Her website https://ezn.leverburns.blue is a good example of an introverted interface. At the first encounter, it doesn’t look like a typical website, and the user may feel confused, but as soon as she moves the cursor, parts of the text or symbols light up, and clicking on them reveals hyperlinks, images or text. There is no »linear« navigation, but rather an organic path that is unique for each visitor or visit. To find out how an introverted website works, users have to invest time and effort. »I make things very personal, I put so much work into it and maybe a visitor should stay a while to get to know it properly« says Vo Ezn. Minadoraserver (https://minadoraserver.art) is another example of an introverted interface, which at first seems even more encrypted. The name refers to Minadora Orjonikidze, a Georgian female politician and activist, who together with four other women, signed the Act of Independence of the Democratic Republic of Georgia. The collective behind this server consist of four women (Tekla, Nona, Mako and Vo Ezn) whose intention is to »… aspire to fire up emancipatory artistic tools and platforms in Georgia, and establish critical connections along the way«.
Minadoraserver hosts information mainly in Georgian, which may seem like a cipher to a standard user (who is mainly familiar with the Latin-based alphabet). However, if someone has the patience, time and curiosity to try out the things that appear on the screen, things will soon open up in front of them.
Vo Ezn is also part of the feminist server collectives systerserver and anarchaserver, whose practice are grounded in the thoughts of »A Feminist Server Manifesto«: a feminist server is a situated technology, that doesn’t separate network technology from the social reality. She is autonomous by deciding for her own dependencies, and she puts the conditions of serving and service under question, as well as the technology and its dependencies within the systems it is embedded in.4 A very important element of the community behind the feminist server is the trust among her members, in order to create a safe/r space that allows learning, experimenting and knowledge sharing within the above mentioned framework. Additionally, the community uses practices based on feminist principles, while the members of a server have a particular role related to system administration, care or maintenance. »A feminist server is nourished and flourished by the particular capacities of the people inhabiting it«, comments Vo Ezn, and she adds »proximity is also important. What I like about a feminist server is that it is tangible. You know where it is and the people behind it; this makes it more intimate and personal.«
Going back to introverted interfaces, part of Vo Ezn’s practice is to run (mainly online) workshops in Lever Burns, a no-camera and no-audio environment, where communication is possible only through text »That makes everyone feel comfortable and it works really well, especially for those for whom english is not their first language« she says. The workshops are hosted on her servers; one of the elements of the interface is a terminal, with direct access to the server, which means that participants can not only see it, but also interact with it or modify it. In a technical sense, this makes the space very vulnerable. This is one of the reasons, as Vo Ezn explains, »I invite participants through allied networks. They should know the session-dedicated link, which is not publicly shared, but I also make sure who enters. Nobody wants a tech bro energy!« Vo Ezn tries to create a space where everyone and everything feels comfortable, excited and has fun. Instead of giving commands, Vo Ezn wants the participants to suggest things and try them out together. Again, if something fails that’s o.k. and part of the learning process.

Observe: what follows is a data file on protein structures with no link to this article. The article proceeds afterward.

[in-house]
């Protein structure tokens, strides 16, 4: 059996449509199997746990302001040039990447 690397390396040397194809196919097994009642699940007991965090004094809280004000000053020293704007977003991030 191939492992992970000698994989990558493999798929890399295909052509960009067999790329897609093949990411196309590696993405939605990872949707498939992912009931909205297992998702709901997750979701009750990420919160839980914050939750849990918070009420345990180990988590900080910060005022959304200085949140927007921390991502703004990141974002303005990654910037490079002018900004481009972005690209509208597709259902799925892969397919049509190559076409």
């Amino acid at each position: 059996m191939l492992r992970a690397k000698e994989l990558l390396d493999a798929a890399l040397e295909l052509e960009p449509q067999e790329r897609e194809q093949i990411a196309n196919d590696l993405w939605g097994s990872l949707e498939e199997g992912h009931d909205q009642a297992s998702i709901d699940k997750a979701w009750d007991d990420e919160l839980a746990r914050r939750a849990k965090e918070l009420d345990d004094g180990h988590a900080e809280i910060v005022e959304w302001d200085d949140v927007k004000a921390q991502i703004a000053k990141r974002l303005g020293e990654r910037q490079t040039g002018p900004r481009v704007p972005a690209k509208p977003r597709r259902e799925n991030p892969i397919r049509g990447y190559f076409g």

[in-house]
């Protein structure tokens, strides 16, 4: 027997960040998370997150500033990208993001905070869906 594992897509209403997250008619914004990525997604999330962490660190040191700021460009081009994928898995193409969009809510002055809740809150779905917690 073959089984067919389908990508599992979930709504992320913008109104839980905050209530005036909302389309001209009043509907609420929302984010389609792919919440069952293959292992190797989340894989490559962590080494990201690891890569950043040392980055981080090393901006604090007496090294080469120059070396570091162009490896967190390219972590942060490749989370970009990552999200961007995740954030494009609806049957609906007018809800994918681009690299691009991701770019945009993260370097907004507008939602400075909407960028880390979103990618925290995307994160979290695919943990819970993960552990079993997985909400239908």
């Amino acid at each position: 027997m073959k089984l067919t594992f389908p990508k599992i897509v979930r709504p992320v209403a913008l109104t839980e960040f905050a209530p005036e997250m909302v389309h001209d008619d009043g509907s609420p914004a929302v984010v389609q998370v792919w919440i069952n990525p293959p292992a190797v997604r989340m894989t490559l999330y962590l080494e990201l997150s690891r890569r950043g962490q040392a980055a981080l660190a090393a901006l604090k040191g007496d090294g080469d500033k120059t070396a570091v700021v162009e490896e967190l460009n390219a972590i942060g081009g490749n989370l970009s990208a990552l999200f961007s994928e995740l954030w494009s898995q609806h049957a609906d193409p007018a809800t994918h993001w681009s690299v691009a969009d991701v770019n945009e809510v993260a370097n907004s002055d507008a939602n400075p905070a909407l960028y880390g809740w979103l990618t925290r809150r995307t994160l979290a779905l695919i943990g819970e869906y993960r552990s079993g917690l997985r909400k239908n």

Vo Ezn’s project residency is a continuation of infraendeavours – this time in a servus.at server. In her VPS (Virtual Private Server), she chose to use Munin – a free and open source software which is monitoring the system for the correct maintenance of the server’s performance. Munin allows her to fetch and analyze data from other server VPSs in the servus.at infrastructure. According to Vo Ezn »By using this monitoring system, I cannot see the background processes that everyone is running, however I can get data related to – among others things – the load, the energy consumption or space usage. Since I am working in an experimental mode, I would try to visualize how these processes set the mood. The resulting prototypes engage with all of this and its introverted interface allows the viewer to experience the situatedness of that machine. It does not only visualize the status of the server, but also the mood of the server maintainer, as well as the config and the connection conditions of the visitor. Exploring the server to get to know its user(s).«
AMRO Research Lab
The AMRO Research Lab consists of a series of events, including workshops, lectures and other activities related to artistic research, that takes place between the various editions of the AMRO Festival. It serves as a forerunner and think tank for the upcoming festival. The Research Lab is
characterised by a strong interdisciplinarity, combining critical theoretical reflections with the practical approach of the hacktivist community. https://research.radical-openness.org/
Save the date: the next AMRO Festival will take place from 8th-11th May 2024 in Linz. More information from late autumn on the website https://radical-openness.org/